Amid the news of Nintendo's severely lowered sales forecasts, many fans and armchair analysts are arguing for the removal of the company's president, Satoru Iwata. That's fine and all, but a lot of people simply use the Wii U's poor sales as an explanation without delving into how the Wii U got to where it is now in the first place. That's what this article is all about. From third-party relations to brand confusion, this is a quick summary of where Satoru Iwata's Nintendo went wrong.
One major factor that happened pre-Wii U was how Satoru Iwata took away the autonomy of Nintendo of America when he took over. This meant the Japanese branch, the headquarters, made all the calls. This was right when the West started gaining a lot of traction as the most important part of the world sales-wise for the industry. Multiple Western third-party relationships with Nintendo quickly soured, many that had worked with Nintendo closely in the past had their bonds broken with the big N, and it still hurts Nintendo to this day. Third-party support in general is much more horrid than when Satoru Iwata originally stepped into the role as president of Nintendo, and it has only been getting progressively worse.
Under Iwata's leadership, Nintendo allowed the Wii to flounder for two years at the end of its life without much software support. This made it so the casual gamers that were attached to the Wii name went elsewhere for their entertainment, and it made it so any momentum Nintendo would have had going into the Wii U was dead.
One would think that not supporting the Wii much near the end meant that Nintendo was heavily working on HD games at the time. I mean, it makes perfect sense since HD development is a big change, yet lo and behold the Wii U launched and many games planned for the launch window were delayed. Nintendo had six years to prepare for HD development, and unless its proverbial head was in the sand, it could have heard how difficult the switch from SD development to HD development was from the myriad of other developers and publishers in the industry saying so. However, Nintendo was somehow still unprepared.
Even if the Wii U's launch window games did release on time, the majority of them don't even use the selling point of the system, the Wii U GamePad, to any worthwhile degree. If Nintendo can't even come up with interesting ideas for the GamePad, what is its use besides making the price of the entire Wii U package skyrocket? I personally love off-TV play as much as any Wii U owner who has experienced it, but I'd love to see more games like Nintendo Land, LEGO City Undercover, Game & Wario, and ZombiU (though this last one is from Ubisoft) use the GamePad in better, more creative ways.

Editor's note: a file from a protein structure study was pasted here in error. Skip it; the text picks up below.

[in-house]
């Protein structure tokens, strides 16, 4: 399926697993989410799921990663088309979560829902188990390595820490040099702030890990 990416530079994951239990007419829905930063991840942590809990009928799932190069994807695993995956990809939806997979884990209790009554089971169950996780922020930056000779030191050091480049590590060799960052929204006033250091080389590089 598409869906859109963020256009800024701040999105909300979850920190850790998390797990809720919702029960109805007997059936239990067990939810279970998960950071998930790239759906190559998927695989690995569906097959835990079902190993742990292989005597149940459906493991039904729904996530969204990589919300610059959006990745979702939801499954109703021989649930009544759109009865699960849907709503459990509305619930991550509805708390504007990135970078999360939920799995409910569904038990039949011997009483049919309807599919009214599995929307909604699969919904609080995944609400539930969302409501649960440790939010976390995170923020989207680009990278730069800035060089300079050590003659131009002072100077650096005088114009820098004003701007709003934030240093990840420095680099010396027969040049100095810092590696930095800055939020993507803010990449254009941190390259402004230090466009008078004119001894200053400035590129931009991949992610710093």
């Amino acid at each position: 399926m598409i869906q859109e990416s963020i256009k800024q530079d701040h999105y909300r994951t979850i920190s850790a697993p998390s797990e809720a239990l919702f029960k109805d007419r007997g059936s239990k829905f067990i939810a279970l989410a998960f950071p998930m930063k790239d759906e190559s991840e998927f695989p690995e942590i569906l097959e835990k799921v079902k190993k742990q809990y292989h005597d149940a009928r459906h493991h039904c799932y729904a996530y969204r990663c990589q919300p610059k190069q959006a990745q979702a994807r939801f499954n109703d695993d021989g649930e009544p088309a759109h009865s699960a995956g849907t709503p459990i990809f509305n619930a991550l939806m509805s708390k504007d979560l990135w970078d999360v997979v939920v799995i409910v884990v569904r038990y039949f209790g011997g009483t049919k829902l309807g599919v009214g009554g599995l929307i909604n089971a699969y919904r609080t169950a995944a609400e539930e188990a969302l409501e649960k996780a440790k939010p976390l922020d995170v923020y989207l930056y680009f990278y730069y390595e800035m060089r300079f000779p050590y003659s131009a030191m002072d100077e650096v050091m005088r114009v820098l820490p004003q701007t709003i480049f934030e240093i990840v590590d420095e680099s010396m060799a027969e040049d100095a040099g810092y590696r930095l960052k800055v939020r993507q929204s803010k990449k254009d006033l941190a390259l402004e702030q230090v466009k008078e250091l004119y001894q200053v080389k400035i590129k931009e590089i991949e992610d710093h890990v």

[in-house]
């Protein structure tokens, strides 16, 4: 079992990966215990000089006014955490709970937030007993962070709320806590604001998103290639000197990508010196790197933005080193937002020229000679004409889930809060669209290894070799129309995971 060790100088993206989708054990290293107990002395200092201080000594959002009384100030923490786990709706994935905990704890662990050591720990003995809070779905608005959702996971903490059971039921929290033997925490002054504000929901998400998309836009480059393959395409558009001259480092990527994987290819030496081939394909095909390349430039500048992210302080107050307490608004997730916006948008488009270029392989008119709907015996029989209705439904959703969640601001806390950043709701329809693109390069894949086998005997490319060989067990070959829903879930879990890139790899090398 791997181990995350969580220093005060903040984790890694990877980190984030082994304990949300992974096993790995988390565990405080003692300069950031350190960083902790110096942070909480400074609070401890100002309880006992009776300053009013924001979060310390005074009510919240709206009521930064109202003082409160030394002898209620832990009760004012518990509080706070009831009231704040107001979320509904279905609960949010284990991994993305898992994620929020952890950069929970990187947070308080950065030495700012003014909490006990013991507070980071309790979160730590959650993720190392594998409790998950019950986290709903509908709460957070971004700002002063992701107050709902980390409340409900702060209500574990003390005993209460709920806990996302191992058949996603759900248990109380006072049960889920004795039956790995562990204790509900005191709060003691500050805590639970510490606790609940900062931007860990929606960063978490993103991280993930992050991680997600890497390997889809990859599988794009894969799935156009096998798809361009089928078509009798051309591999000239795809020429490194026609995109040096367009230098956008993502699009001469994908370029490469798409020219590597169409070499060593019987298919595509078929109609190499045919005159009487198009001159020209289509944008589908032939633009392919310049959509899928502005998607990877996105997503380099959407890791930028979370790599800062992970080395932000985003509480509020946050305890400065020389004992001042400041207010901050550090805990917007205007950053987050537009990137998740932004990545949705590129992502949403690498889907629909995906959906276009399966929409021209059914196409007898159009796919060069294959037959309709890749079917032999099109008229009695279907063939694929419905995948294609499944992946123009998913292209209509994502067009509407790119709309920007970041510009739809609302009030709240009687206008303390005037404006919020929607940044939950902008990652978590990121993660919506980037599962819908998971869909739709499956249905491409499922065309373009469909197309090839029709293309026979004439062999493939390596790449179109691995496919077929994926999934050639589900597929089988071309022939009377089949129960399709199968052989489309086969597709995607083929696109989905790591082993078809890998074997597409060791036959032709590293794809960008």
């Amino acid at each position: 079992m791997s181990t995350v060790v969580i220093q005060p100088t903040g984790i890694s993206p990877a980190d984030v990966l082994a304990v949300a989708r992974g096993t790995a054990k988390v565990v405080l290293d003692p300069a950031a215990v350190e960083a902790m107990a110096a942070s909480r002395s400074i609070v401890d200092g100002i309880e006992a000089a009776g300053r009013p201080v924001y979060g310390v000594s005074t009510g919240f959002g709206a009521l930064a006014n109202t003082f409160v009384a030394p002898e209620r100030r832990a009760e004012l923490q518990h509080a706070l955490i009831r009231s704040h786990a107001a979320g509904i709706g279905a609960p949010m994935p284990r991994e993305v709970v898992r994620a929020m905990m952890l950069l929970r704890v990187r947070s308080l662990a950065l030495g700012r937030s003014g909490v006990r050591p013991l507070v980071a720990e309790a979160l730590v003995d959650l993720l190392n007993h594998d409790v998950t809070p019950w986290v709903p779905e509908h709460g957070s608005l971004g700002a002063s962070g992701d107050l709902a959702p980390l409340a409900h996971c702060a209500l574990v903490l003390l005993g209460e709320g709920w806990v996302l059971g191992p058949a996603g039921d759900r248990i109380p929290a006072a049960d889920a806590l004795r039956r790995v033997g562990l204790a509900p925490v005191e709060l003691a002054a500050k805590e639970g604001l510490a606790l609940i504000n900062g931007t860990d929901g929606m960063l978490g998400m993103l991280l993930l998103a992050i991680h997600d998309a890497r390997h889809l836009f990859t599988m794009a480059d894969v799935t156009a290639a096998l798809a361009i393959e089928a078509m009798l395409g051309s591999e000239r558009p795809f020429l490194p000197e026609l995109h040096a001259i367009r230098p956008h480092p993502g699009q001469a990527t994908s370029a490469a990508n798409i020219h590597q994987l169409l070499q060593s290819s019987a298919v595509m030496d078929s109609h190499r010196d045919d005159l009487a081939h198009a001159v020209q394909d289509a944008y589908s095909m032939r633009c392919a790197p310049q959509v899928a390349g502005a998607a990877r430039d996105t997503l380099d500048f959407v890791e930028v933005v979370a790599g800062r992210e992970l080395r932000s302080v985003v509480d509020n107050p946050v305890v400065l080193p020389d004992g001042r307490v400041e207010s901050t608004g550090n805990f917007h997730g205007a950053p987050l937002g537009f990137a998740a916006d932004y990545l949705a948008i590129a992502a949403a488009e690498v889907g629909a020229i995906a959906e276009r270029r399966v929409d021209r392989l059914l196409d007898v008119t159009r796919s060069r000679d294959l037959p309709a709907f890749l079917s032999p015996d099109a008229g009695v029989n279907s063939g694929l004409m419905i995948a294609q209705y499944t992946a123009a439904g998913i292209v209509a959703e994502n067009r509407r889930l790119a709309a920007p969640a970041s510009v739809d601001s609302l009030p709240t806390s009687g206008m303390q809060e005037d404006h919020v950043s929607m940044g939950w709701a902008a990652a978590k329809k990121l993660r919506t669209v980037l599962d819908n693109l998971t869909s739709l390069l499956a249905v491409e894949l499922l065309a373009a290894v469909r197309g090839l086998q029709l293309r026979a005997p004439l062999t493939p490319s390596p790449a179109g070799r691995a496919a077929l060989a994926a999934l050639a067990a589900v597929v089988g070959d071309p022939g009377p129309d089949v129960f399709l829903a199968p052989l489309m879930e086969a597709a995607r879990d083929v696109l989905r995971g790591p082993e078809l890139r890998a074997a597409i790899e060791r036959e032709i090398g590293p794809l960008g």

Then there's the Wii U name itself. At E3 2011 and 2012 it was clear that there was a lot of confusion surrounding the name, even from the most dedicated of gamers. Was this a new tablet for the original Wii? Was it a new console? Was it an upgrade to the Wii? This is still a problem with consumers. Not only that, but Nintendo suffered this brand confusion problem before with the Nintendo 3DS. Many thought that handheld was simply another revision of the ultra-popular DS. Apparently Satoru Iwata and Nintendo did not learn from the past and made the absolute mistake again, naming the new console the Wii U instead of something less bewildering.
Moving onto the Nintendo 3DS, that system isn't selling to the pace of its predecessor, Nintendo DS, but it's important to note that the Nintendo DS released at a time where smartphones and tablets had not become popular yet. It allowed a big part of its user base, casual gamers, access to the system with titles like Brain Age, Nintendogs, Crosswords DS, among other titles. A big part of the system's appeal was its cheap price, so what does Satoru Iwata and Nintendo do? They release a successor that was $250, an incredibly expensive amount, and have a list of launch games that were less than exciting. Lower than expected sales meant Nintendo had to do something unprecedented-- cut the price by a good amount and give early 3DS owners free downloadable games as an apology.
Now, all of these factors add up to one colossal screw-up by Nintendo that many argue could have been avoided or at least fixed from the time the system was revealed to the time it was released. Many of these very much could have been, and it's all on Satoru Iwata and his board for these mistakes. Should Mr. Iwata step down? I can't answer that. All I know is I really like the fellow. He's one of the few CEO's in the gaming industry who doesn't nickel and dime gamers, make people buy season passes, lock DLC on the disc, or try to implement DRM into Nintendo's consoles. Satoru Iwata is a man who understands games, coming before as a developer at HAL Laboratory. While some may say that Iwata has earned the right to fail thanks to his great success with the Wii (and no, it was not a fluke) and the DS, others want his head on a stick (metaphorically speaking, of course). Regardless of what happens, 2014 is going to be a really interesting year for Nintendo and the industry in general.